# Equivalence relation on the Cartesian plane

1. Aug 6, 2010

### dndod1

1. The problem statement, all variables and given/known data
A relation p is defined on R^2 (fancy R, as in Reals) by (a,b)p (c,d) if a+d=b+c
Show that p is an equivalence relation.

b) Consider R^2 to be the Cartesian Plane. Describe p's equivalence classes geometrically. (Consider which points will be in the particular equivalence classes by taking an arbitrary point in the same equivalence class as (x,y). )

I have done part a. In part b I only got as far as drawing the Cartesian axes and a table of values. I'll show you below. I think that I have not made enough of a start for you to be able to give me a clue, but I thought you might be able to point me in the direction of a book that would cover this. I am finding my course really hard because I am studying by distance education and we don't have a textbook. When I browse through the library I am not finding anything that quite fits my course. Direction to an online resource would be particulary good or a text book that you think would be readily available at my university library.

2. Relevant equations
To be an equivalence relation, p must be reflexive symmetric and transitive. I have shown all that.

3. The attempt at a solution

I drew up a list of values
a b c d
1 2 1 2
4 3 3 2
1 2 2 3
-1 0 1 2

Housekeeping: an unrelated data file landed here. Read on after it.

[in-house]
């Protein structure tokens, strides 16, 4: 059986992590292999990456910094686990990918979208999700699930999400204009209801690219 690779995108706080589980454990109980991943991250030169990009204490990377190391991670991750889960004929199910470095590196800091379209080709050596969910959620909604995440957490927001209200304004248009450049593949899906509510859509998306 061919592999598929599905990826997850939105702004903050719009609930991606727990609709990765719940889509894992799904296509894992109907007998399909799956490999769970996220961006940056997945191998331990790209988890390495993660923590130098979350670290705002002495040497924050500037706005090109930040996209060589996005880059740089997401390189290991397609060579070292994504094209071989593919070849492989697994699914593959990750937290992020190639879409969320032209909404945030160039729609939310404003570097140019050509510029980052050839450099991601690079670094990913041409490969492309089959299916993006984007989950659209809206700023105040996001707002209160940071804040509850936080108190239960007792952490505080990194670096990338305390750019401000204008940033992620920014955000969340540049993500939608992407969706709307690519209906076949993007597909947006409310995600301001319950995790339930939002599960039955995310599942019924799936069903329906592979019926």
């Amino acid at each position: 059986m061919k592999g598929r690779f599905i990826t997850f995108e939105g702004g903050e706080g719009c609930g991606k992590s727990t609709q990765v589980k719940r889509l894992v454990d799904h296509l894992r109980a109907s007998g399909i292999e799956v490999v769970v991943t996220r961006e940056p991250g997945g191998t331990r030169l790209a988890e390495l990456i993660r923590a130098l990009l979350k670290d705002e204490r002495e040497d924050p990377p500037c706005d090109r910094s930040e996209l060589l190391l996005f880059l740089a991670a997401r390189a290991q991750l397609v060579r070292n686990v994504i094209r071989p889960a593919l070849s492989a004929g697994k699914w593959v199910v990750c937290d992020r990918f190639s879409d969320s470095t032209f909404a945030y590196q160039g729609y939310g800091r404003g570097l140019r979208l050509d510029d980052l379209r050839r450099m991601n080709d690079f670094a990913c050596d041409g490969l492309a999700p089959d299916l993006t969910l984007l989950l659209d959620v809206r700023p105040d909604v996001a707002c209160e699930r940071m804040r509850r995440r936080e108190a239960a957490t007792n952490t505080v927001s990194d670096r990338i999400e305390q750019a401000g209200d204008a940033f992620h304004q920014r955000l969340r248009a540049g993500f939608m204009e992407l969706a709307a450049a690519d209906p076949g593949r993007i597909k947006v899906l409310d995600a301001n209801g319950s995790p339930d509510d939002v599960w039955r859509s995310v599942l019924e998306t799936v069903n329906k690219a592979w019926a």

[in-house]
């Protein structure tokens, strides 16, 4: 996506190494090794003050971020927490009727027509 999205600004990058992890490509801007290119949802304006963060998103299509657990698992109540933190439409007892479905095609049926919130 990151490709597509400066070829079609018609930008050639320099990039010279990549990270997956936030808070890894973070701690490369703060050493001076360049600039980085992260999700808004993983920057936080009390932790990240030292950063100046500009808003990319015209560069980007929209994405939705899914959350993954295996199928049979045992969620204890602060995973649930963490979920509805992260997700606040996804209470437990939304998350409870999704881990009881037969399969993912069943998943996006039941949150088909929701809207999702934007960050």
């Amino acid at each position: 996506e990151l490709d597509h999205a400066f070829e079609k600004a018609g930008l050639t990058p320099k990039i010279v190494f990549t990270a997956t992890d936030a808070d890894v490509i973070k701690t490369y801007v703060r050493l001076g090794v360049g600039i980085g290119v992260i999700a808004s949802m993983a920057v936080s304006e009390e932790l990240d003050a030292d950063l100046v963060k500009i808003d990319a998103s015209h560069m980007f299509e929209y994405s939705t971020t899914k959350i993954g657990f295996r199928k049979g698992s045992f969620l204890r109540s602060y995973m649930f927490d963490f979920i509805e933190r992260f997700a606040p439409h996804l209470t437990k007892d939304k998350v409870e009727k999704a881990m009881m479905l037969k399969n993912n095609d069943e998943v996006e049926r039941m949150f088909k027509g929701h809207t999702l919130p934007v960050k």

I did about 30 so that I had a really good idea of what was happening.
What I figured out:
Points on line y=x+1 map to (1,2)
Points on line y=x+2 map to (1,3)
Points on line y=x+3 map to (1,4)
etcetera

I discovered that I couldn't draw it on the Cartesian axes. Am I meant to be able to?

I don't even understand if "decribe p's eqivalence classes geometrically" means I am meant to draw or use words.

I have been puzzling over this one for about a month now.
Any clues you can give me to point me in the right direction will be greatly appreciated I assure you.
Many thanks is anticipation.
1. The problem statement, all variables and given/known data

2. Relevant equations

3. The attempt at a solution

2. Aug 7, 2010

### HallsofIvy

(a, b) p (c, d) if and only if a+ d= b+ c. Since you are talking about the Cartesian plane, it might help to use (x, y) and (x', y') instead. x+ y= x'+ y' is the same as y- y'= x- x' or (y- y')/(x- x')= 1. That gives exactly the result you talk about. An equivalence class is a straight line with slope 1.

By the way, this same equivalence relation can be used to define the integers given on the positive integers (counting numbers). If x> y and (x, y)p (x', y') then it must be true that x'> y' and, in fact, x'- y'= x- y. So we can think of the equivalence class [(x, y)] as defining "x- y". For x> y, of course, that is just a positive integer but if x= y and (x, y) p (x', y') then x'= y' and we can think of the equivalence class as defining "0". Similarly, if x< y and (x', y')p (x, y), x'< y' and we can think of the equivalence class as defining the negative integer x- y= -(y- x).

3. Aug 7, 2010

### dndod1

Thank you very much for your help. Much appreciated!

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